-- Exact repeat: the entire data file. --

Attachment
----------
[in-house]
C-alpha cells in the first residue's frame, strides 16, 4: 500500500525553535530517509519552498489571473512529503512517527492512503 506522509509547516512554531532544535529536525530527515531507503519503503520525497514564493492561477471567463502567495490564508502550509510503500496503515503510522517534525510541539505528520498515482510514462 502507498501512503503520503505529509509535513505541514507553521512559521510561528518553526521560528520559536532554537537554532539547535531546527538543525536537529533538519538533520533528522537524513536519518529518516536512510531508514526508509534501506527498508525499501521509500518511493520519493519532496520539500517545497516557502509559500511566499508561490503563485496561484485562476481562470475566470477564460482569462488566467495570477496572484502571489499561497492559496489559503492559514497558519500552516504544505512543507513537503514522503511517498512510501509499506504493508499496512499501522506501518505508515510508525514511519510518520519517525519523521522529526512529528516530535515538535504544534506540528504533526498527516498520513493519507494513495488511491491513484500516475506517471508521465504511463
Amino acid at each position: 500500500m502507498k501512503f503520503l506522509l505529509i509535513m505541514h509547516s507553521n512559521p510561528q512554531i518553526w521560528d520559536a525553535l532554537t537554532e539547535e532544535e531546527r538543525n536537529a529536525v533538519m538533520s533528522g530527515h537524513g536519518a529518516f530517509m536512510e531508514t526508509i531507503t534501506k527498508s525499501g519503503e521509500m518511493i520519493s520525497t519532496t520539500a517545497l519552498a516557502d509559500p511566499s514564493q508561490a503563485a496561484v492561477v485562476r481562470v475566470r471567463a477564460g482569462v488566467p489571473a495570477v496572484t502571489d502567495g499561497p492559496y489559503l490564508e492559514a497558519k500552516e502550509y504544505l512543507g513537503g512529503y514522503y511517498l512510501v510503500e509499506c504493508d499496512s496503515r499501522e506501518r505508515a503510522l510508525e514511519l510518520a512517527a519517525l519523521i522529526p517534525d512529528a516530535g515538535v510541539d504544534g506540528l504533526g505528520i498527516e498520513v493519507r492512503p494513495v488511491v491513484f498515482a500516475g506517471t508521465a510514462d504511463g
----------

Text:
[in-house]
C-alpha cells in the first residue's frame, strides 16, 4: 500500500525553535530517509519552498489571473512529503512517527492512503 506522509509547516512554531532544535529536525530527515531507503519503503520525497514564493492561477471567463502567495490564508502550509510503500496503515503510522517534525510541539505528520498515482510514462 502507498501512503503520503505529509509535513505541514507553521512559521510561528518553526521560528520559536532554537537554532539547535531546527538543525536537529533538519538533520533528522537524513536519518529518516536512510531508514526508509534501506527498508525499501521509500518511493520519493519532496520539500517545497516557502509559500511566499508561490503563485496561484485562476481562470475566470477564460482569462488566467495570477496572484502571489499561497492559496489559503492559514497558519500552516504544505512543507513537503514522503511517498512510501509499506504493508499496512499501522506501518505508515510508525514511519510518520519517525519523521522529526512529528516530535515538535504544534506540528504533526498527516498520513493519507494513495488511491491513484500516475506517471508521465504511463
Amino acid at each position: 500500500m502507498k501512503f503520503l506522509l505529509i509535513m505541514h509547516s507553521n512559521p510561528q512554531i518553526w521560528d520559536a525553535l532554537t537554532e539547535e532544535e531546527r538543525n536537529a529536525v533538519m538533520s533528522g530527515h537524513g536519518a529518516f530517509m536512510e531508514t526508509i531507503t534501506k527498508s525499501g519503503e521509500m518511493i520519493s520525497t519532496t520539500a517545497l519552498a516557502d509559500p511566499s514564493q508561490a503563485a496561484v492561477v485562476r481562470v475566470r471567463a477564460g482569462v488566467p489571473a495570477v496572484t502571489d502567495g499561497p492559496y489559503l490564508e492559514a497558519k500552516e502550509y504544505l512543507g513537503g512529503y514522503y511517498l512510501v510503500e509499506c504493508d499496512s496503515r499501522e506501518r505508515a503510522l510508525e514511519l510518520a512517527a519517525l519523521i522529526p517534525d512529528a516530535g515538535v510541539d504544534g506540528l504533526g505528520i498527516e498520513v493519507r492512503p494513495v488511491v491513484f498515482a500516475g506517471t508521465a510514462d504511463g